Children can be important influencers and innovators in this endeavour. Take for instance, Riya — a teenager from Madhya Pradesh who realised her home lacked a hand washing station. With money being tight, she decided to make one of her own! Riya installed a tippy-tap foot operated hand washing system — a two-bottle system, one of which contains soapy water, another plain water. After Riya made a video of her innovation, it unleashed a micro-revolution of sorts, and in no time, 7,000 villages had erected their own such stations. Such innovations add impetus in ushering the needed positive change.
Second, people must have access to soap, water and hand washing facilities.
Hand hygiene is simple yet powerfully-effective in prevention of infections. We know, however, that it is poorly practised in most parts of the world, including in India. Part of it is due to the lack of access to water, soap and hand washing facilities, especially in places like schools, healthcare facilities, and public spaces, including marketplaces and transport hubs. Almost 40 per cent of people globally either do not have access to, or are unable to afford water and soap at home.
In India, as per NFHS-4, only 18 per cent of rural households and 30 per cent of rural India have access to piped water supply. Institutions like schools and hospitals often lack necessary infrastructure to allow for adequate hand washing. Lack of functional toilets is one of the reasons girls drop out of school when managing menstruation becomes a challenge.
The Government of India’s 100-day Jal Jeevan Mission (JJM) campaign launched October 2, 2020 to provide potable piped water to all schools, health centers, Anganwadi centers and other public institutions across the country, is a welcome step in this direction. Reaching the last mile and the most vulnerable families and children with safe water remains critical.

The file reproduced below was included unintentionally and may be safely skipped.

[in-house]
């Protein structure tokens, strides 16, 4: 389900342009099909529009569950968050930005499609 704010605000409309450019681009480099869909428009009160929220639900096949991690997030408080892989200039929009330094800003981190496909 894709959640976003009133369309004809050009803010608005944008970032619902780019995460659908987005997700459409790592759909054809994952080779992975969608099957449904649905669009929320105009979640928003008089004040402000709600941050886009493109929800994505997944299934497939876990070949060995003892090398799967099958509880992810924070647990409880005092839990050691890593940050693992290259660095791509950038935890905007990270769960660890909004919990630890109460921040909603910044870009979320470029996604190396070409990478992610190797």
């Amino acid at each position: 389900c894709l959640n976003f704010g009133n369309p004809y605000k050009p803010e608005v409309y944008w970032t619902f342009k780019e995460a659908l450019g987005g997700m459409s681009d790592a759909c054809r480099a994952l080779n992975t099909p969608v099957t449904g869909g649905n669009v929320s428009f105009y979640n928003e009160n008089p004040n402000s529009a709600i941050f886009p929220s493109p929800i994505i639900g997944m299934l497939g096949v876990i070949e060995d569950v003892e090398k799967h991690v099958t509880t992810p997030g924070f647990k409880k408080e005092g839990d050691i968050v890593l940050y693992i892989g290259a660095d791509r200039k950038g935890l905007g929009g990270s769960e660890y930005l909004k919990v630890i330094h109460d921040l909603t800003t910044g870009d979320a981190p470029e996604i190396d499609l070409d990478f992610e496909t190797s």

Post the COVID-19 lockdowns, the return to full normalcy of essential services such as immunization, primary health care and re-opening of schools are contingent on following the essential COVID-19 preventive behaviours. Provision of hand washing facilities is indispensable to this effort. Only when these are adequately in place can the trust be restored, and fears allayed allowing children, parents to access these essential services.
Finally, innovative solutions are needed to address hand washing in resource-poor settings.
We will need to be cognizant to the specific and special challenges of different communities and geographical locations. This includes designing appropriate eco-friendly and low-flow hand washing station models for areas which face water scarcity. Hand washing can and should be made aspirational, fully leveraging the ongoing emphasis on hygiene and cleanliness in the Swachh Bharat Mission Phase Two and the JJM, on achieving universal access to safe drinking water.
COVID-19 has driven home the importance of hand washing with soap. Even after we are able to access the vaccine, it will remain crucial to mitigate the adverse impact of any future outbreaks.
It also presents to us with a once-in-a lifetime opportunity to ensure universal access to hand hygiene and to make it a part of our daily lives.
It’s up to each one of us to act and adopt this simple behaviour and to save lives today and in the future!
(The writer is a representative at UNICEF India)